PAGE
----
CHICAGO -- While IT storage budgets remain tight, results of a recent SearchStorage.com survey indicate that some managers are starting to see corporate purse strings loosening for IT projects tied to their company's larger disaster recovery planning efforts.
When asked about their highest priority storage projects planned for 2004, one quarter of 110 IT managers and decision makers attending the Storage Decisions Conference here Wednesday placed disaster recovery and improving their company's backup and archival systems at the top of their to-do lists for next year.
Many respondents said that DR and backup-related priorities were part of larger, company-wide mandates that top management considered important. "This is a major project within this organization," said one survey respondent. "With today's business climate and terrorist activity, it is important."
Many vendors and IT analysts predict a huge boost in DR and backup-related spending in the wake of September 11 and last month's blackout in the Northeast and Canada. Some vendors have noticed an upswing in sales, but reports indicate that users were paying lip service to better DR planning, and few were willing to invest the funds needed to make it happen.
Based on the feedback from the survey, this view may now be changing. "This [disaster recovery] mandate has been handed down from upper management," said another respondent, "and, it will be a significant challenge to implement in a cost-effective manner."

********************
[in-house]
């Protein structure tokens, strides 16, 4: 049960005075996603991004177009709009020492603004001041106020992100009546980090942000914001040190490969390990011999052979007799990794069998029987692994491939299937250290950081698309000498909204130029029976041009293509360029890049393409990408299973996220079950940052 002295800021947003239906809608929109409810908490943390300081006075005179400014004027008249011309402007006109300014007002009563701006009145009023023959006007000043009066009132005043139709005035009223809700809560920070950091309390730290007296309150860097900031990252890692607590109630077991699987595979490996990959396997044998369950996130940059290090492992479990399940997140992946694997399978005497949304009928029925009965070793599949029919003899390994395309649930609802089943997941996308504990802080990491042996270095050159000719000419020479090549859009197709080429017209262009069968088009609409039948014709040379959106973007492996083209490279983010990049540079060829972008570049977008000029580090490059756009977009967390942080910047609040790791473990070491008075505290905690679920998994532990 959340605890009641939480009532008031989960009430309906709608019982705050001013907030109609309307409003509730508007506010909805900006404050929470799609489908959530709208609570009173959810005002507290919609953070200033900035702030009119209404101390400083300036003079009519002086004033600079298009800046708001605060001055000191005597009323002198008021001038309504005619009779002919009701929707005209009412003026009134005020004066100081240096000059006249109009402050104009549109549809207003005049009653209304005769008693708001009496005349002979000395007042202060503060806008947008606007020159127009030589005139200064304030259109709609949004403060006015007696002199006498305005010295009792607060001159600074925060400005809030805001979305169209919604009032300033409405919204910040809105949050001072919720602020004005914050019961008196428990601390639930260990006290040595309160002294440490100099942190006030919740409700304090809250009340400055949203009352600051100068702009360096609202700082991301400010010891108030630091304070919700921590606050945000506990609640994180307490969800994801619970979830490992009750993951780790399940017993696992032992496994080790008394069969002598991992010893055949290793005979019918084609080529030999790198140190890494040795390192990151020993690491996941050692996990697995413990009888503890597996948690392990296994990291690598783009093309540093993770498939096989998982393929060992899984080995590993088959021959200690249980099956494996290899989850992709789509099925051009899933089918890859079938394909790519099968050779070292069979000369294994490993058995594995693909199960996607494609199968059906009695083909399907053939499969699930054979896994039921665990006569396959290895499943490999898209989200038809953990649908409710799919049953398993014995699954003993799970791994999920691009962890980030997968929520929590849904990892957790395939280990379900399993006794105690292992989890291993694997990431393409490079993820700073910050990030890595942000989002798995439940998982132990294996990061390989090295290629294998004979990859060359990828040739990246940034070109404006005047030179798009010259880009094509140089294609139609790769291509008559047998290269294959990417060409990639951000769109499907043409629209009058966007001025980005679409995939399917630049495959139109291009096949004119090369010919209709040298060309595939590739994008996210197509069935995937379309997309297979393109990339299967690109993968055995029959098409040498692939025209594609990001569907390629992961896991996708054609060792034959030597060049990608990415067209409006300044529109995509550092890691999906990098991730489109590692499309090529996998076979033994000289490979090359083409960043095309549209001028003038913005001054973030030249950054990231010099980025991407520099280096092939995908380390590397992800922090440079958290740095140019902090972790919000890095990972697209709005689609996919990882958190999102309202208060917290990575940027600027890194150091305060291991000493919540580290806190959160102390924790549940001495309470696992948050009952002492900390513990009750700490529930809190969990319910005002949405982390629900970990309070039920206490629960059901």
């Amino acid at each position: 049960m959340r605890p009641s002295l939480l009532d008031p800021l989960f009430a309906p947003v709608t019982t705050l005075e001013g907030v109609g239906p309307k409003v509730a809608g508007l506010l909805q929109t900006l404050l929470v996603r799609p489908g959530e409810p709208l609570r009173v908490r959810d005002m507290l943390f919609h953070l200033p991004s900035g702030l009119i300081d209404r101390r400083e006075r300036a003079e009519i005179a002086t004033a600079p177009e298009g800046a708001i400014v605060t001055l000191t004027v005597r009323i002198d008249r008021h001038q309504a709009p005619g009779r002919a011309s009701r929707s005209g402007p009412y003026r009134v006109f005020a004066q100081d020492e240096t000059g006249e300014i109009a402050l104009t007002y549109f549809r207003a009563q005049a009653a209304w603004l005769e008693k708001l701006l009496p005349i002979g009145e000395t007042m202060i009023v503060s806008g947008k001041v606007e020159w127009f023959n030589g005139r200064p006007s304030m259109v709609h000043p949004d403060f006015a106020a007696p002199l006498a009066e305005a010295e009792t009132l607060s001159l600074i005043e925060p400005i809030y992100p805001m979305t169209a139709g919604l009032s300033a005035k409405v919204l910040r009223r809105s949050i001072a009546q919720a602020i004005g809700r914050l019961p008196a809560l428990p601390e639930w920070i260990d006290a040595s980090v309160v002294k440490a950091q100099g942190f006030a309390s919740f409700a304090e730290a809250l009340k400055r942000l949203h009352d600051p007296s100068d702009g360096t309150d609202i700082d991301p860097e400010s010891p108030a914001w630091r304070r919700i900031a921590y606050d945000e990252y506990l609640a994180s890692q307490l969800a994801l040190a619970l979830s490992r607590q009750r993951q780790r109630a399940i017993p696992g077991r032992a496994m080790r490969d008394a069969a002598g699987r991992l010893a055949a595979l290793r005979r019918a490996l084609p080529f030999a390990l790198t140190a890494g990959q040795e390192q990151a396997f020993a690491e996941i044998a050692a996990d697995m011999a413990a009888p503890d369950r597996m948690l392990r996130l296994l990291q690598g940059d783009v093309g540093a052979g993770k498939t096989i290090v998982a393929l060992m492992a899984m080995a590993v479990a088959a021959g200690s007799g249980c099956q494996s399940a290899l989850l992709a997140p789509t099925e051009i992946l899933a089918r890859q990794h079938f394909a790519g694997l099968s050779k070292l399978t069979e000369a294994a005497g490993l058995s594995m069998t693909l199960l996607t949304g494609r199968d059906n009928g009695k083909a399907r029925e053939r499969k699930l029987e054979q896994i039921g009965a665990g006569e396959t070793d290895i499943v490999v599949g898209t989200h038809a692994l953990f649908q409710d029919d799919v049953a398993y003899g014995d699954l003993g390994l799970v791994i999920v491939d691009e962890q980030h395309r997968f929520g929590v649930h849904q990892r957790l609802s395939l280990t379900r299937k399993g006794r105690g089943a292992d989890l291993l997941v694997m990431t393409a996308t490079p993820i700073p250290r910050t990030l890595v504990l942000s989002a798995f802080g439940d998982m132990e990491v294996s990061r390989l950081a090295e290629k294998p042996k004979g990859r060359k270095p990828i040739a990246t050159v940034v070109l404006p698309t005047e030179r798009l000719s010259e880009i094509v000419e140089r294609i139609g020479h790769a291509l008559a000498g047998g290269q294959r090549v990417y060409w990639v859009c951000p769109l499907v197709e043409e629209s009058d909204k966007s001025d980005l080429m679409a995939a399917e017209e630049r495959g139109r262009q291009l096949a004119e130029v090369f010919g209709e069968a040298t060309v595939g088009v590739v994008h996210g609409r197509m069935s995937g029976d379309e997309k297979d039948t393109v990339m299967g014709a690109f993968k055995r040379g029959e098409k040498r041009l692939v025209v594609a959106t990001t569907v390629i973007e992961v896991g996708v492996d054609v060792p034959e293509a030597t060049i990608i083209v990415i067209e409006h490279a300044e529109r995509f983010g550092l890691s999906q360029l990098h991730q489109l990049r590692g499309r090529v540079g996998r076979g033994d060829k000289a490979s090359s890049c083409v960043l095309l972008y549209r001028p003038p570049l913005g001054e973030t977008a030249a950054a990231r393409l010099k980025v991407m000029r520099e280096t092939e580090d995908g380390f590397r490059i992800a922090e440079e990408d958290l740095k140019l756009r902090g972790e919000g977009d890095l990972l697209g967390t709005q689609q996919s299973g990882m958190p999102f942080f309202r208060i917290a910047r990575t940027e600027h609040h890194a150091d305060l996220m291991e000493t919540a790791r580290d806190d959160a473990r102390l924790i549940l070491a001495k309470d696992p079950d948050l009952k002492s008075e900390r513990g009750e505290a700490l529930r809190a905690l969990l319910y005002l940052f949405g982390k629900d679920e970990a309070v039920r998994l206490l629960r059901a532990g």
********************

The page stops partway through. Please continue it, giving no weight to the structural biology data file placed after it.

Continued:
Many respondents reported significant challenges with their current backup infrastructures. Still, others maintained that the storage needs of their business had outgrown their backup technology now in use.
"Data growth increases, but the backup infrastructure does not," said one respondent. "Also, the budget does not allow for large enough growth of the backup infrastructure."
As for the backup or recovery technology medium of choice, 86.4% of survey respondents said they still use tape for primary backup purposes, despite industry hype around disk replacing tape. Another 27% said they use tape just for off-site archiving.
Some proponents of disk as a primary backup medium are not surprised about such a low number. According to W. Curtis Preston, president of the Oceanside, Calif.-based Storage Group consulting firm, 30% is probably about right for early adopters in the disk-based backup market. "People are just now beginning to get the idea that disk-based backup is a good idea," he said. "Many of my clients are just beginning to implement disk into their current systems."
Preston, who spoke on the topic of integrating disk into backup at Storage Decisions Wednesday, said the first logical step to integrating disk into your backup infrastructure is to start using the medium for incremental backups. He maintained that half of his clients have improved their backup speeds by 30% to 50% or more by just changing how they do things. "In most cases," he said, "they don't have to buy a single piece of hardware to see these types of improvements."
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Michele Hope is the senior editor of SearchStorage.com. Let us know what you think about this story. E-mail the editor